China has successfully conducted another commercial space launch, a little over three weeks since the last, along with five new satellites deployed into orbit.
The rocket lifted off from the Jiuquan Satellite Launch Center in China’s Gobi Desert at 2:42 p.m. local time (2:42 a.m. EDT; 06:42 GMT).
The rocket was a Chinese Long March 11, which successfully launched five new remote-sensing satellites September 19, namely from the Zhuhai-1 Group-3 satellites, into orbit.
A Long March rocket is any rocket in a family of expendable launch systems operated by the People’s Republic of China. Development and design fall under the auspices of the China Academy of Launch Vehicle Technology.
Meanwhile, the satellites carried by the Long March 11 was built and operated by the China-based Zhuhai Orbita Aerospace Science and Technology Co., Ltd.
Zhuhai-1, as the commercial company calls the set of satellites, will join a constellation that will ultimately consist of 34 small satellites, including video, hyperspectral, and high-resolution optical satellites, as well as radar and infrared satellites, according to China’s state-run Xinhuanet news agency.
Before September’s launch, Zhuhai Orbita Aerospace already had seven Zhuhai-1 satellites in orbit. The first two were video satellites, called the OVS-1A and OVS-1B, and they launched together in June 2017. Five additional satellites launched in April 2018, which included four hyperspectral Earth-observation satellites called the OHS-01, 02, 03, and 04, and another called the OVS-2 video satellite. Today’s launch added four more hyperspectral satellites and one more video satellite to the constellation.
According to Xinhuanet, the hyperspectral satellites “have the highest spatial resolution and the largest coverage width of their type in China,” and the data and imagery from the satellite constellation will be used to study vegetation, water, and crops, and “will provide services for building smart cities.”
Notably, the international space community is gaining interest in China’s space efforts as it is rapidly moving towards development, deployment, and launches.
Zhuhai Orbita Aerospace was the second commercial launch from China in less than three weeks. On August 31, a Kuaizhou-1A rocket launched a pair of commercial satellites from the Jiuquan Satellite Launch Center. That was the third launch of this new commercial rocket, which was developed by the China Aerospace Science and Industry Corporation.
The Kuaizhou-1A spacecraft launched from a mobile platform at the Jiuquan Satellite Launch Center in northwest China at 7:41 p.m. Eastern and successfully carried two satellites into a sun-synchronous orbit.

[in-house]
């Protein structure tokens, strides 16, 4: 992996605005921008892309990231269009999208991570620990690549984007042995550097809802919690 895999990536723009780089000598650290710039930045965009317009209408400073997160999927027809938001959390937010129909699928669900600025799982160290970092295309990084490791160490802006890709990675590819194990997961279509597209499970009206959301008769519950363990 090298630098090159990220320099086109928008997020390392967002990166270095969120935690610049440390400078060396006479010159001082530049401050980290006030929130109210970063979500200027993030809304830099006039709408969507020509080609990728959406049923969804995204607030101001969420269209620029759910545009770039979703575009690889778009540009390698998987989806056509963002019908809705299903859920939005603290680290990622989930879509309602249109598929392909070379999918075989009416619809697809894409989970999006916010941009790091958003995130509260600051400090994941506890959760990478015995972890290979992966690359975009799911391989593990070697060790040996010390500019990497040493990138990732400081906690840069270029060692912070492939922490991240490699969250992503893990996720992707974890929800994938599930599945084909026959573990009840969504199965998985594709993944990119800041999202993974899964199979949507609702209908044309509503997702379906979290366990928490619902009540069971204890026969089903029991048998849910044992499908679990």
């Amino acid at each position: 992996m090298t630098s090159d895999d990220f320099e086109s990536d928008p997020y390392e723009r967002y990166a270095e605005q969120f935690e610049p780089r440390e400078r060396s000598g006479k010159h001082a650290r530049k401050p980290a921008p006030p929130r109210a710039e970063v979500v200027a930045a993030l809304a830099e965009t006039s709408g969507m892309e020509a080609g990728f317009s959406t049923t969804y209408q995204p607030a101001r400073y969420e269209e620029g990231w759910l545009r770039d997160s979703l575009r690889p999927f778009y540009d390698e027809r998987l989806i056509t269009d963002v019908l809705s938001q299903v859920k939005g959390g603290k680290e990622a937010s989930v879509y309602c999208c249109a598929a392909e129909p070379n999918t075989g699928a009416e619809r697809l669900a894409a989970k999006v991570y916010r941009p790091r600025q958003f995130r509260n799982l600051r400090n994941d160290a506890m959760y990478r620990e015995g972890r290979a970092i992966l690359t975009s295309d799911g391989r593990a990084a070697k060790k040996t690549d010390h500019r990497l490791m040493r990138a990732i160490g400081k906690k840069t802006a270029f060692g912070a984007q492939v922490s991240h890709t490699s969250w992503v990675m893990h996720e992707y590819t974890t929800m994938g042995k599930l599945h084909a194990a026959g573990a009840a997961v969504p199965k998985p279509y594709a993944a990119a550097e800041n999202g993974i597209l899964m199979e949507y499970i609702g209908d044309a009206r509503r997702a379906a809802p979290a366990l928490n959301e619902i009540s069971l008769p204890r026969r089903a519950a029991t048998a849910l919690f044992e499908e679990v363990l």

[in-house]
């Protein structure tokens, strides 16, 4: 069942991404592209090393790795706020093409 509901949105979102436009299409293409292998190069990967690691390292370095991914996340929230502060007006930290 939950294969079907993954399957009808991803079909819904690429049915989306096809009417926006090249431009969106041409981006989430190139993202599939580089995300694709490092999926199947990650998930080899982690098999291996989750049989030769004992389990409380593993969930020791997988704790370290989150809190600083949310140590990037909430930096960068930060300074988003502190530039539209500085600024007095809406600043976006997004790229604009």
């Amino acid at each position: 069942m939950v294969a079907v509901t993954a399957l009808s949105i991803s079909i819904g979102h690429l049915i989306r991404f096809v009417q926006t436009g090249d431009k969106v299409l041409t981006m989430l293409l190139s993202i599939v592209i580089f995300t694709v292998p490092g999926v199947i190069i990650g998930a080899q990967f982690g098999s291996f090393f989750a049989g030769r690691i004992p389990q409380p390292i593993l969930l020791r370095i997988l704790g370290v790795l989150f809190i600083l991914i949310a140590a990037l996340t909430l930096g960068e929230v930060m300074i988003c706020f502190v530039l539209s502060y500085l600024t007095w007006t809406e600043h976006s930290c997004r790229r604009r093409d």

The primary payload of the spacecraft was the KX-09 and the Xiaoxiang 1-07 satellites.
KX-09 is a microgravity experiment for the Chinese Academy of Sciences as part of a pilot phase of a space science strategy. The experiment will pave the way for future fundamental science research, while Xiaoxiang-07 is SpaceTY’s CubeSat that will test space-borne air traffic control technology during its three-year lifespan, according to the company.
From a broader perspective, Kuaizhou-1A marks the 16th launch from a Chinese-owned commercial space deployment service in 2019 alone. However, that achievement of a successful deployment only marks the 5th successful launch from Chinese commercial space companies. With this recent launch, that number rises to 7.
The first successful orbital launch was by a Chinese private company, iSpace, which happened in July. OneSpace followed this in March and Landspace in October last year. Linkspace, another private launch company, performed a 300-meter hop test with a technology verification rocket on August 12. The fifth was from China Rocket, also in August.
In addition to the successful space launches, China has also attracted the attention of the Russian space agency, Roscosmos, which has officially announced a joint venture towards the moon.
The two space agencies told that the team-up would be responsible for developing necessary technologies that would utilize Roscosmos’ Luna orbiter spacecraft and China National Space Agency’s Chang’e lunar orbiter.
Specifically, Roscosmos detailed that the cooperation will combine the two space assets in China’s Chang’e-7 polar landing mission with the Luna-26 orbiter spacecraft. Both missions are currently scheduled for the early-to-mid 2020s.
The two sides also committed to previously announced plans to create a joint lunar and deep space data center, which will consist of hubs in both Russia and China.